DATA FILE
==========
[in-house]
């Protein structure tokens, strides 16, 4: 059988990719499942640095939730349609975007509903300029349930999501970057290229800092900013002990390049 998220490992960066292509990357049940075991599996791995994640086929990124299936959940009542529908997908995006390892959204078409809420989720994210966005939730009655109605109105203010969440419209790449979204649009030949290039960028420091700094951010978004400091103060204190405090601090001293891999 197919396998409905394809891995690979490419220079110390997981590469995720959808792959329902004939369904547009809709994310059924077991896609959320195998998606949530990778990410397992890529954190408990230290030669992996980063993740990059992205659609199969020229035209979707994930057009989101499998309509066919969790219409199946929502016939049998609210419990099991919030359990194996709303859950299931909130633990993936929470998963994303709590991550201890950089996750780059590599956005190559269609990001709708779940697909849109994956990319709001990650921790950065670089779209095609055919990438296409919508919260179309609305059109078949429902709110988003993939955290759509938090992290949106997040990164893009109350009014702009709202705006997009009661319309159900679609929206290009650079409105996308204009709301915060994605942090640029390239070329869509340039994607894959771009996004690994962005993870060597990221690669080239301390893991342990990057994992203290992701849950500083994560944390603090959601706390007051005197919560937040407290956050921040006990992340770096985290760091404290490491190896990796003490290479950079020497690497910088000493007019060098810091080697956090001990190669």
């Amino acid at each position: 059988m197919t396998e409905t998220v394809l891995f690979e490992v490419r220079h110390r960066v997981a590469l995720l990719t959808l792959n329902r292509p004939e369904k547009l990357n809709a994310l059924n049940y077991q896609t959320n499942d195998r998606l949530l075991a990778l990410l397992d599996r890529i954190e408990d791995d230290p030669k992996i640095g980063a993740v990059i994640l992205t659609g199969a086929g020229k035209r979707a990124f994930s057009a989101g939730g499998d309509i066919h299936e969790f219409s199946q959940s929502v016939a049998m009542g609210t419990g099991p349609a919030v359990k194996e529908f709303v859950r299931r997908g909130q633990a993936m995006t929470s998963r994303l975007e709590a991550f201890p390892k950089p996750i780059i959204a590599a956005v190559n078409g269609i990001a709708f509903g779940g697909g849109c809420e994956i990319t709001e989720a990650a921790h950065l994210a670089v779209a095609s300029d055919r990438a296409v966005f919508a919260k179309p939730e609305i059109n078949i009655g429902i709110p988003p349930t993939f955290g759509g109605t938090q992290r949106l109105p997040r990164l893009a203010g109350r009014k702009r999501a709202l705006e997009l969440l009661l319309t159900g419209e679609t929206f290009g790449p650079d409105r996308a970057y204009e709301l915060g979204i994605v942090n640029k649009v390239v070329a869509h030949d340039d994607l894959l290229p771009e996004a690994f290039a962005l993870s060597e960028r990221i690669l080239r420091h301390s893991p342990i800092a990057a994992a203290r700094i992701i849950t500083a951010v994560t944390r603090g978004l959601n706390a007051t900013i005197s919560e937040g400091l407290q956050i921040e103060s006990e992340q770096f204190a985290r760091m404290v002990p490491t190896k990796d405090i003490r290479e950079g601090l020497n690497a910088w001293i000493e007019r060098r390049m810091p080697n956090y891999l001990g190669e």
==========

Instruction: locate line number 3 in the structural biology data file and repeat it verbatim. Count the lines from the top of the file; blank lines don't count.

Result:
């Amino acid at each position: 059988m197919t396998e409905t998220v394809l891995f690979e490992v490419r220079h110390r960066v997981a590469l995720l990719t959808l792959n329902r292509p004939e369904k547009l990357n809709a994310l059924n049940y077991q896609t959320n499942d195998r998606l949530l075991a990778l990410l397992d599996r890529i954190e408990d791995d230290p030669k992996i640095g980063a993740v990059i994640l992205t659609g199969a086929g020229k035209r979707a990124f994930s057009a989101g939730g499998d309509i066919h299936e969790f219409s199946q959940s929502v016939a049998m009542g609210t419990g099991p349609a919030v359990k194996e529908f709303v859950r299931r997908g909130q633990a993936m995006t929470s998963r994303l975007e709590a991550f201890p390892k950089p996750i780059i959204a590599a956005v190559n078409g269609i990001a709708f509903g779940g697909g849109c809420e994956i990319t709001e989720a990650a921790h950065l994210a670089v779209a095609s300029d055919r990438a296409v966005f919508a919260k179309p939730e609305i059109n078949i009655g429902i709110p988003p349930t993939f955290g759509g109605t938090q992290r949106l109105p997040r990164l893009a203010g109350r009014k702009r999501a709202l705006e997009l969440l009661l319309t159900g419209e679609t929206f290009g790449p650079d409105r996308a970057y204009e709301l915060g979204i994605v942090n640029k649009v390239v070329a869509h030949d340039d994607l894959l290229p771009e996004a690994f290039a962005l993870s060597e960028r990221i690669l080239r420091h301390s893991p342990i800092a990057a994992a203290r700094i992701i849950t500083a951010v994560t944390r603090g978004l959601n706390a007051t900013i005197s919560e937040g400091l407290q956050i921040e103060s006990e992340q770096f204190a985290r760091m404290v002990p490491t190896k990796d405090i003490r290479e950079g601090l020497n690497a910088w001293i000493e007019r060098r390049m810091p080697n956090y891999l001990g190669e």